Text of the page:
Frequently Asked Questions

Why did you run for the Saint Paul School Board?

Based on my conversations with teachers and other staff, I believe the schools need culture change. We need to change and adapt to move the district forward, but how that change happens is important. Everyone – teachers, administrators, and the Board – needs to pull together in the same direction. We can’t afford to lose a minute of student learning time because adults are busy getting organized. It’s up to the Board to help set a collaborative tone and high expectations for how policy is established and implementation plans created and carried out. The culture must be inclusive and collaborative with high expectations for student growth, where teachers and parents/caregivers feel informed, supported and valued, and are full, authentic partners in educating our students. Collaboration is core to who I am. I will engage students, teachers, parents, caregivers, and community members in making the hard decisions about how we prioritize our limited resources – and always put kids first.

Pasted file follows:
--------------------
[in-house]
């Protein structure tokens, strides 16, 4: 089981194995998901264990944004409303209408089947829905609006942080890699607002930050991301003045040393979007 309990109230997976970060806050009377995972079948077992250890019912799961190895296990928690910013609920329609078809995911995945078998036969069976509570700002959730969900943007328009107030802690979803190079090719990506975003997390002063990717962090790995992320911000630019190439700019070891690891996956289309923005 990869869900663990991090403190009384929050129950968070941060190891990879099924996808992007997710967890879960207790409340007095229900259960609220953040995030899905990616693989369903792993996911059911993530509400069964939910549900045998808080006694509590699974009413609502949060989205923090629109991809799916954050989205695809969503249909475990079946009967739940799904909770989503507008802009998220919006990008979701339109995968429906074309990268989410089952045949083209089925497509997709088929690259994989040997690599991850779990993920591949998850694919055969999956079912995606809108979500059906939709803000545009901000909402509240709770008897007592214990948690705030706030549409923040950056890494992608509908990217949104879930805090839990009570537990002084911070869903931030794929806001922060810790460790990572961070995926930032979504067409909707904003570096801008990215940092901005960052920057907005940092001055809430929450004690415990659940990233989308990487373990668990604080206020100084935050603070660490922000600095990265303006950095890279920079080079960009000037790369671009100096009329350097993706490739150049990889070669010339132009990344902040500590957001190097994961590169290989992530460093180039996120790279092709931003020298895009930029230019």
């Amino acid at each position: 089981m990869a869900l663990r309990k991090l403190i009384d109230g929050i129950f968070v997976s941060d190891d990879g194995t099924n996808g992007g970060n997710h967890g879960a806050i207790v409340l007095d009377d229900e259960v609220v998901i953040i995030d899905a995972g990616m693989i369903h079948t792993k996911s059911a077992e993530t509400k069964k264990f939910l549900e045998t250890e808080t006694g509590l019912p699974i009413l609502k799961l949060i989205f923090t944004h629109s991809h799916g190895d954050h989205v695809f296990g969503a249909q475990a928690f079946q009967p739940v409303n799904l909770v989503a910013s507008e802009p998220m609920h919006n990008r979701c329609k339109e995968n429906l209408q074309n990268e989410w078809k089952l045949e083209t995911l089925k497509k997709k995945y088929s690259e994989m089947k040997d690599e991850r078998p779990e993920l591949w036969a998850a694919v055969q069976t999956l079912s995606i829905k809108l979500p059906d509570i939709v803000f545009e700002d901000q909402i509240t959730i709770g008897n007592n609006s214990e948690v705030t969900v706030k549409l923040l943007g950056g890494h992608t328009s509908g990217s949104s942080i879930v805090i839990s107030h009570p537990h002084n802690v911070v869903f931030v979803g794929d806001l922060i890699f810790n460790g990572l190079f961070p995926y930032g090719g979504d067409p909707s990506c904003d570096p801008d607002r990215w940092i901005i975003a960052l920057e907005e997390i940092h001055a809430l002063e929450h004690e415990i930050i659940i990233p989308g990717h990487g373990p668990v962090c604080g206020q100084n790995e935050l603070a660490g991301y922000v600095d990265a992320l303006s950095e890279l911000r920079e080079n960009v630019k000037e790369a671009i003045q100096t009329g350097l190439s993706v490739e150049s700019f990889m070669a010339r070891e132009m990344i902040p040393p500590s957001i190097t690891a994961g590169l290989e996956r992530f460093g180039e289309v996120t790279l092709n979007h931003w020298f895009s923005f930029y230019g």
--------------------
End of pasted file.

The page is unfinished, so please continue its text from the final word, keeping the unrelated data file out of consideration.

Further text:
What changes to the ‘status quo’ are you seeking? How will you partner with students, parents, educators, and the community to achieve it?

I respect teachers and professional staff. Their work is critical to the success of the schools and the success of students in the schools. I ran because I want to bring my experience and expertise in early childhood education to the school district. I know SPPS staff share a philosophy of supporting parents, ensuring physical and mental health, and providing environments where teachers feel supported and are able to form strong relationships with the children they see every day. I also know that when we do education well, everything else in our world works better. Our students are the future workforce for our economy, future parents and future policy makers. We must invest in our future.

If elected, what are your top three priorities as you take office?

My experience in working in Head Start and in the development of systems has led me to believe that the culture of an organization often is a determining factor in the success of that organization. SPPS need to have leadership that creates a culture including: